Calcium Carbonate structures from Western Australia.

This photo-blog shows some of the unique calcium carbonate structures we saw on our brief but wonderful 10 days of exploring parts of Western Australia. Hope you find it interesting and “pretty”.

All images Copyright © Andrew and Allison McInnes/2AM Photography. All rights reserved.
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First, here are a few images of limestone pillars known as the Pinnacles Desert in Nambung National Park, near Cervantes, Western Australia. These spires exist up to 3.5m tall (11.5 feet). We were forunate to experience these fascinating structures in conjunction with a simple yet glorious sunset.

 

The Pinnacles 2AM-111015
Canon 7D with Canon 24-105mm f/4 lens. f8 for 1/250 second at ISO 250.
© Andrew and Allison McInnes/2AM Photography. All rights reserved.

 

The Pinnacles 2AM-111018
Canon 7D with Canon 24-105mm f/4 lens. f8 for 1/160 second at ISO 250.
© Andrew and Allison McInnes/2AM Photography. All rights reserved.

 

Here is one for scaling purposes – the model is actually 1/2 of 2AM (the missus), “getting down amongst ’em.”

The Pinnacles 2AM-111023
Canon 7D with Canon 24-105mm f/4 lens. f8 for 1/125 second at ISO 250.
© Andrew and Allison McInnes/2AM Photography. All rights reserved.

 

The Pinnacles 2AM-111050
Canon 7D with Canon 24-105mm f/4 lens. f5.6 for 1/15 second at ISO 100.
© Andrew and Allison McInnes/2AM Photography. All rights reserved.

 

The Pinnacles 2AM-111062
Canon 7D with Canon 24-105mm f/4 lens. f5.6 for 1.3 seconds at ISO 100.
© Andrew and Allison McInnes/2AM Photography. All rights reserved.

 

The Pinnacles 2AM-29302
Canon 30D with Canon 10-22mm f/3.5-4.5 lens. f7.1 for 1/20 secondd at ISO 100.
© Andrew and Allison McInnes/2AM Photography. All rights reserved.

 

The Pinnacles 2AM-111069
Canon 7D with Canon 24-105mm f/4 lens. f11 for 3.2 seconds at ISO 100.
A little light-painting on this one.
© Andrew and Allison McInnes/2AM Photography. All rights reserved.

 

The Pinnacles 2AM-111083
Canon 7D with Canon 24-105mm f/4 lens. f11 for 3.2 seconds at ISO 100.
Southern stars and a full light-painting job on this one.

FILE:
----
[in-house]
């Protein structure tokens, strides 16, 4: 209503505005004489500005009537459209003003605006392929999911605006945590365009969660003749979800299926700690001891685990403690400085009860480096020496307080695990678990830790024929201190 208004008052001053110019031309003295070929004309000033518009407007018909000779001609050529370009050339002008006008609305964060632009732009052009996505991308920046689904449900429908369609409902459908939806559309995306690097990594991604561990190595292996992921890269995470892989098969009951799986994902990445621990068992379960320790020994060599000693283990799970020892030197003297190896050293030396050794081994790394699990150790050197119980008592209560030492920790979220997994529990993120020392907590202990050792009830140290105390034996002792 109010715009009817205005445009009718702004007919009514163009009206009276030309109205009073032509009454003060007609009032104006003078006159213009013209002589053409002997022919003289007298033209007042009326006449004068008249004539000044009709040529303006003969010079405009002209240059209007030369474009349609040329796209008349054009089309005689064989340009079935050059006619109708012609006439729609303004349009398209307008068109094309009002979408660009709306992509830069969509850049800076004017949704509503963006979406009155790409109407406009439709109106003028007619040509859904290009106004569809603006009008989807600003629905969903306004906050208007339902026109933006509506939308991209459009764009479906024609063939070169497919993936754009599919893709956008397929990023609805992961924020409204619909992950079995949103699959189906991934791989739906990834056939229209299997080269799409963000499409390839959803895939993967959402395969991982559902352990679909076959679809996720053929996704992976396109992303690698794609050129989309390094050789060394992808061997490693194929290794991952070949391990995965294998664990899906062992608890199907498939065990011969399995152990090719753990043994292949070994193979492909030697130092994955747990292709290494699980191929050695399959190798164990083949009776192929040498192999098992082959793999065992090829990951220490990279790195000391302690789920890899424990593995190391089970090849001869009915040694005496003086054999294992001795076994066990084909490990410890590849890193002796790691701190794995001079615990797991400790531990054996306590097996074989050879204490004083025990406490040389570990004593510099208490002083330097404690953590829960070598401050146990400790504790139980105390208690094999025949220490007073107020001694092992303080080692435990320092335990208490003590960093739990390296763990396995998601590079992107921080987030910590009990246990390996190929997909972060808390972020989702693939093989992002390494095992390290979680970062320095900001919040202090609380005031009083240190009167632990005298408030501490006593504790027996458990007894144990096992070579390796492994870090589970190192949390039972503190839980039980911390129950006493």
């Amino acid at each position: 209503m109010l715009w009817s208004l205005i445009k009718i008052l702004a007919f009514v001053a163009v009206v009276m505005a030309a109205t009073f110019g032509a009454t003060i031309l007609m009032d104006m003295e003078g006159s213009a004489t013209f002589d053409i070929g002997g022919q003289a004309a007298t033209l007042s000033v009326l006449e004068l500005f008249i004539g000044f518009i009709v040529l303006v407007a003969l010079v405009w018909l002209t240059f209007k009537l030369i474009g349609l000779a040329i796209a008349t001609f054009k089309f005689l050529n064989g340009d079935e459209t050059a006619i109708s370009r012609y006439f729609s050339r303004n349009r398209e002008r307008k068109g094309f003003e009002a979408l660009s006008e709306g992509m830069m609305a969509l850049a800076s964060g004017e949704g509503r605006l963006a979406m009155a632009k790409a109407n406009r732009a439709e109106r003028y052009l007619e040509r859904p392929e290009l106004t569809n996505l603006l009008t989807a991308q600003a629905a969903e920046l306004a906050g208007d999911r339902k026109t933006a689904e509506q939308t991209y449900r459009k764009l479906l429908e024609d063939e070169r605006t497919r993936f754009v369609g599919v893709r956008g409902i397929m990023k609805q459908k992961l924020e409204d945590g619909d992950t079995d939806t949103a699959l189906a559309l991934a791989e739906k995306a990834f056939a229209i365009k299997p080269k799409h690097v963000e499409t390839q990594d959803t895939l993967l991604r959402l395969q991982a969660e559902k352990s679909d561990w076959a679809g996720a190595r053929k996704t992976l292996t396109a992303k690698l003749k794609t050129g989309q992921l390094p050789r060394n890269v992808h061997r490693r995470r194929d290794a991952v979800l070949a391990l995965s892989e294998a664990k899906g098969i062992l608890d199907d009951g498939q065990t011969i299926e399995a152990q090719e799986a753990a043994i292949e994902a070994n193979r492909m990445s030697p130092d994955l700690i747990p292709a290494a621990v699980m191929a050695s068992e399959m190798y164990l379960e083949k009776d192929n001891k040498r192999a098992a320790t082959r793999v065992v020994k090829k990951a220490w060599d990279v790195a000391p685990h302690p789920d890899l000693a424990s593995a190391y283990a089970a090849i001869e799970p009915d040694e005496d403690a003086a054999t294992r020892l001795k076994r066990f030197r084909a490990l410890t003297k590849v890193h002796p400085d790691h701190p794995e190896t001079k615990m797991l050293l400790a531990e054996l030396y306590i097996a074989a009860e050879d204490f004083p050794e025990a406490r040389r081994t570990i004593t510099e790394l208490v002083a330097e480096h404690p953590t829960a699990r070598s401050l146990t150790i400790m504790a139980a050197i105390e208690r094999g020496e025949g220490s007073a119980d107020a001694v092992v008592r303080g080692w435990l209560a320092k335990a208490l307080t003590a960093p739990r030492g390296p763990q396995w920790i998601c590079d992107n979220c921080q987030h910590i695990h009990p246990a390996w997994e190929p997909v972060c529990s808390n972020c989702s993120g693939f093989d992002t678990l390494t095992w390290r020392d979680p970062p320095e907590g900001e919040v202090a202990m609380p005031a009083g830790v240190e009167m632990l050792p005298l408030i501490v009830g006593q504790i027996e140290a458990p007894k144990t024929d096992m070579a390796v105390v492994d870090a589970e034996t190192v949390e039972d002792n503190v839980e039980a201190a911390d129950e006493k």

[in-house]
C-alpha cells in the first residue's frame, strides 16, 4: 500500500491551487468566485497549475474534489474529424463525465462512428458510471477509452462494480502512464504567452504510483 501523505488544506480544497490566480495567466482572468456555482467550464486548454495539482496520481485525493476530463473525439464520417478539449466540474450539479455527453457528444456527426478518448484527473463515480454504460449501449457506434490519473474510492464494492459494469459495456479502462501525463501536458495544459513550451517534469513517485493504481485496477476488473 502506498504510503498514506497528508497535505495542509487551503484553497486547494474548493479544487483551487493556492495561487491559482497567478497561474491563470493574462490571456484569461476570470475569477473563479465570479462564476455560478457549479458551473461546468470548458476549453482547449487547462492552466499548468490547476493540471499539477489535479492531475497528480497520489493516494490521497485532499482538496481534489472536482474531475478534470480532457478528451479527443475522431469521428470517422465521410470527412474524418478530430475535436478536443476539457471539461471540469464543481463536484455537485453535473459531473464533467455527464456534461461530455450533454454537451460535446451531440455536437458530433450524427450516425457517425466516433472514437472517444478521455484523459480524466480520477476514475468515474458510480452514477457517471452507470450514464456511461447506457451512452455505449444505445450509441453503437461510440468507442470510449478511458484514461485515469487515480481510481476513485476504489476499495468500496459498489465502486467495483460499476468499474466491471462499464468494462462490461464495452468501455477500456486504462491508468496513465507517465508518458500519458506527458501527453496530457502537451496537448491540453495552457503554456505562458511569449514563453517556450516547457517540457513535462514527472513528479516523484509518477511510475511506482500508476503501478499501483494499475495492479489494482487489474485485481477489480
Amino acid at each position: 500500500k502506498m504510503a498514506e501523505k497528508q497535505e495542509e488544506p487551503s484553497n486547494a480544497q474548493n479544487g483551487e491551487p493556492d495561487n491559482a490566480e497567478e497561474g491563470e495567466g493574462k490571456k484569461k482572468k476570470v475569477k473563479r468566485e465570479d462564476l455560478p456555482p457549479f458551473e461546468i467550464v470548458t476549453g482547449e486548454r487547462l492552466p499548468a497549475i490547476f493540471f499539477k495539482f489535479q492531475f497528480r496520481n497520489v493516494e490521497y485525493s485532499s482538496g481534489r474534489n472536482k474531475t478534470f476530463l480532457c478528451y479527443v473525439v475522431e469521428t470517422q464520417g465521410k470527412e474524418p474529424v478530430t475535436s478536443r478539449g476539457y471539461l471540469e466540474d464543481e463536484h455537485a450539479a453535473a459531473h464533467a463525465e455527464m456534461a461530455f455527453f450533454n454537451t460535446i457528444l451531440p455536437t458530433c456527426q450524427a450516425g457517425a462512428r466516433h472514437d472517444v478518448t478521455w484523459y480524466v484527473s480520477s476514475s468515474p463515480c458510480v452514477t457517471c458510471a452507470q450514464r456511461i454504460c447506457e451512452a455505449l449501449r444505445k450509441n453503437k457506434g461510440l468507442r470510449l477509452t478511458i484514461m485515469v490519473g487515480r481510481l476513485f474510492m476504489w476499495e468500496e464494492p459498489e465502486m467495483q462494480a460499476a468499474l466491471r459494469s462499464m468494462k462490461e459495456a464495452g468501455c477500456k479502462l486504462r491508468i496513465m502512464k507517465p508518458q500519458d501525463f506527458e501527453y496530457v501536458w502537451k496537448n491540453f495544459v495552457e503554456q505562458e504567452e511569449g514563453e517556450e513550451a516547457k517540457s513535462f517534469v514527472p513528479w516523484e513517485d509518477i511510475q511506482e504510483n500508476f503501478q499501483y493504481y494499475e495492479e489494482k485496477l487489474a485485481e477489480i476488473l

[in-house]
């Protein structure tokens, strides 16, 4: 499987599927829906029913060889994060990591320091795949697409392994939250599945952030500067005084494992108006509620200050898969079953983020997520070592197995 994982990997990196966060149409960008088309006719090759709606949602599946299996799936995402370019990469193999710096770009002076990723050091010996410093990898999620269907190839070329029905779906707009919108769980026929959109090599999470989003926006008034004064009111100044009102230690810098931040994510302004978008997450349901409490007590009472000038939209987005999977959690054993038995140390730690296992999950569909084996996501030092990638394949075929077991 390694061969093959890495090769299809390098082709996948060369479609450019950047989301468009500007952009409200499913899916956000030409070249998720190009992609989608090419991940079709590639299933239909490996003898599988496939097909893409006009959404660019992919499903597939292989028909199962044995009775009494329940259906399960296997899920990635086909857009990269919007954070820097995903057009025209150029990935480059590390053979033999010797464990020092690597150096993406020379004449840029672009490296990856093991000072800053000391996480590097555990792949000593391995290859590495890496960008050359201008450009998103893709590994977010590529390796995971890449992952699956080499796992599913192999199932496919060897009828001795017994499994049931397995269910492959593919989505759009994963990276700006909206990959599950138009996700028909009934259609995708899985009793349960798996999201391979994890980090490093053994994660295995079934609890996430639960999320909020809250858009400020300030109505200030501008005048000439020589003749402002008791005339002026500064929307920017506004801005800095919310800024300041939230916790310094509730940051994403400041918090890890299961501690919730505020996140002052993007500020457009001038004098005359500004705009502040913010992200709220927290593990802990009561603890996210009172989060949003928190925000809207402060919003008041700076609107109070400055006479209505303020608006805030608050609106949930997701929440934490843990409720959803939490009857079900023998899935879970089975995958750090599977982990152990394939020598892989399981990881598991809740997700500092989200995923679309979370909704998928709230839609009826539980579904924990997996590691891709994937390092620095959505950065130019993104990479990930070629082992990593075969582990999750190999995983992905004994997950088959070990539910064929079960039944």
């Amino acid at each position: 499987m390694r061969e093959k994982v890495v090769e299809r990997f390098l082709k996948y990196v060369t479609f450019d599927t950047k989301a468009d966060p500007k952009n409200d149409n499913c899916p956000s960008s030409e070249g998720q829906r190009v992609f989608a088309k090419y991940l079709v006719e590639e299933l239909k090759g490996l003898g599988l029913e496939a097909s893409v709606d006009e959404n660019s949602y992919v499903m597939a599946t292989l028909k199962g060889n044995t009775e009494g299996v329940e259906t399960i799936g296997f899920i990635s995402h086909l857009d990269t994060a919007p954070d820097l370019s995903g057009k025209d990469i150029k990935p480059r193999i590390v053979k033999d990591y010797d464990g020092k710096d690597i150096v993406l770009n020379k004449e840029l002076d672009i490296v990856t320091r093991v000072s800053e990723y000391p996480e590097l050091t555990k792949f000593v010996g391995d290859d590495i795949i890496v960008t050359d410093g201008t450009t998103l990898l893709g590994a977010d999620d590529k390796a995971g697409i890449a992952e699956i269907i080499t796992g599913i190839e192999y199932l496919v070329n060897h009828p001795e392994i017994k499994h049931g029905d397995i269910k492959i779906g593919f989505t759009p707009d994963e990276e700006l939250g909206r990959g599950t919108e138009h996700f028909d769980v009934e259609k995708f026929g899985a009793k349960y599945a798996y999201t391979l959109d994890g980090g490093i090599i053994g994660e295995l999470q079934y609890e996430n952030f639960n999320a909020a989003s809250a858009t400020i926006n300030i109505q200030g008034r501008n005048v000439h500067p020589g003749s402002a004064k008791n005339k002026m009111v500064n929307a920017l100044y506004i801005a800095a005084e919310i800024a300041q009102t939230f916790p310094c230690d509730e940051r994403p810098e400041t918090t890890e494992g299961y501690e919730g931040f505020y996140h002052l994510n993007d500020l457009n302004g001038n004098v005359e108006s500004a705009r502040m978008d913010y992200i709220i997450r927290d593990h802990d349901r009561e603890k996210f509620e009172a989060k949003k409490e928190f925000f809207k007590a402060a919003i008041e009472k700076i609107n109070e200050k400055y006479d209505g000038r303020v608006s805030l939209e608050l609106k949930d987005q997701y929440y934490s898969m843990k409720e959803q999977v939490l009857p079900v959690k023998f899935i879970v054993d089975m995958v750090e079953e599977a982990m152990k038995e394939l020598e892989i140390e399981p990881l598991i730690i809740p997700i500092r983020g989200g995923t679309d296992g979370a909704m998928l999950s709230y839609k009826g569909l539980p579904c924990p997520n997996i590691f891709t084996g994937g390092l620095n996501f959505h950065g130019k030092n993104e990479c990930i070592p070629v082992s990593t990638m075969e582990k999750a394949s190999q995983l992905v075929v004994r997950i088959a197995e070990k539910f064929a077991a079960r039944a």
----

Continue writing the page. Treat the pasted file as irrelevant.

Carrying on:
© Andrew and Allison McInnes/2AM Photography. All rights reserved.

 

The next series shows Thrombolites at Lake Clifton, Western Australia – the largest reef of living thrombolites in the southern hemisphere. Thrombolitic structures have an internal clotted structure (as opposed to those that have a laminated organisation, which are stromatolitic – next series of images) and are formed through precipitation of calcium carbonate within the microenvironment by microbes as a result of photosynthetic and metabolic activity (source: Hilary Wheater, “Thrombolites of Lake Clifton.” 2010).

 

Thrombolites – Lake Clifton 2AM-110904
Canon 7D with Canon 24-105mm f/4 lens. f11 for 1/50 second at ISO 100.
© Andrew and Allison McInnes/2AM Photography. All rights reserved.

 

Thrombolites – Lake Clifton 2AM-110899
Canon 7D with Canon 24-105mm f/4 lens. f11 for 1/60 second at ISO 100.
© Andrew and Allison McInnes/2AM Photography. All rights reserved.

 

Thrombolites – Lake Clifton 2AM-110898
Canon 7D with Canon 24-105mm f/4 lens. f11 for 1/13 second at ISO 100.
© Andrew and Allison McInnes/2AM Photography. All rights reserved.

 

Lastly, this series shows Stromatolites (living), the world’s oldest organisms, at Hamlin Pool in Shark Bay, Western Australia – a hyper-saline environment.  Similar to thrombolites, these rock-like structures are layered accretionary structures formed in shallow water by the trapping, binding and cementation of sedimentary grains by biofilms of microorganisms, especially cyanobacteria (commonly known as blue-green algae). Stromatolites provide some of the most ancient records of life on Earth. Shark Bay’s stromatolites are only 2,000 to 3,000 years old, but they are similar to life forms found on Earth up to 3.5 billion years ago. Until about 500 million years ago, stromatolites were the only macroscopic evidence of life on the planet. (sources: Wikipedia; Sharkbay.org)

 

Stromatolites – Hamlin Pool 2AM-111117
Canon 7D with Canon 24-105mm f/4 lens. f11 for 1/40 second at ISO 500.
© Andrew and Allison McInnes/2AM Photography. All rights reserved.

 

Stromatolites – Hamlin Pool 2AM-111123
Canon 7D with Canon 24-105mm f/4 lens. f11 for 1/15 second at ISO 500.
© Andrew and Allison McInnes/2AM Photography. All rights reserved.

 

Stromatolites – Hamlin Pool 2AM-111132
Canon 7D with Canon 24-105mm f/4 lens. f11 for 1/10 second at ISO 500.
© Andrew and Allison McInnes/2AM Photography. All rights reserved.

 

These next three are more about the magnificent sunset and silky smooth waters – an absolutely immaculate evening!

Stromatolites – Hamlin Pool 2AM-111143
Canon 7D with Canon 24-105mm f/4 lens. f11 for 1/125 second at ISO 500.
© Andrew and Allison McInnes/2AM Photography. All rights reserved.

 

Stromatolites – Hamlin Pool 2AM-111187
Canon 7D with Canon 24-105mm f/4 lens. f5.6 for 0.6 second at ISO 100.
© Andrew and Allison McInnes/2AM Photography. All rights reserved.

 

Stromatolites – Hamlin Pool 2AM-111193
Canon 7D with Canon 24-105mm f/4 lens. f5.6 for 1.3 seconds at ISO 100.
© Andrew and Allison McInnes/2AM Photography. All rights reserved.

 

More photo’s from Western Australia to follow, including Emu Creek Station, Kalbarri National Park, and Karinjini National Park.

Comments welcomed.

Bye for now.

 

 

 

 

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One thought on “Calcium Carbonate structures from Western Australia.

  1. Pingback: Posting #1 of my road trip from Fremantle to Kununurra, Western Australia. | Andrew McInnes/2AM Photography

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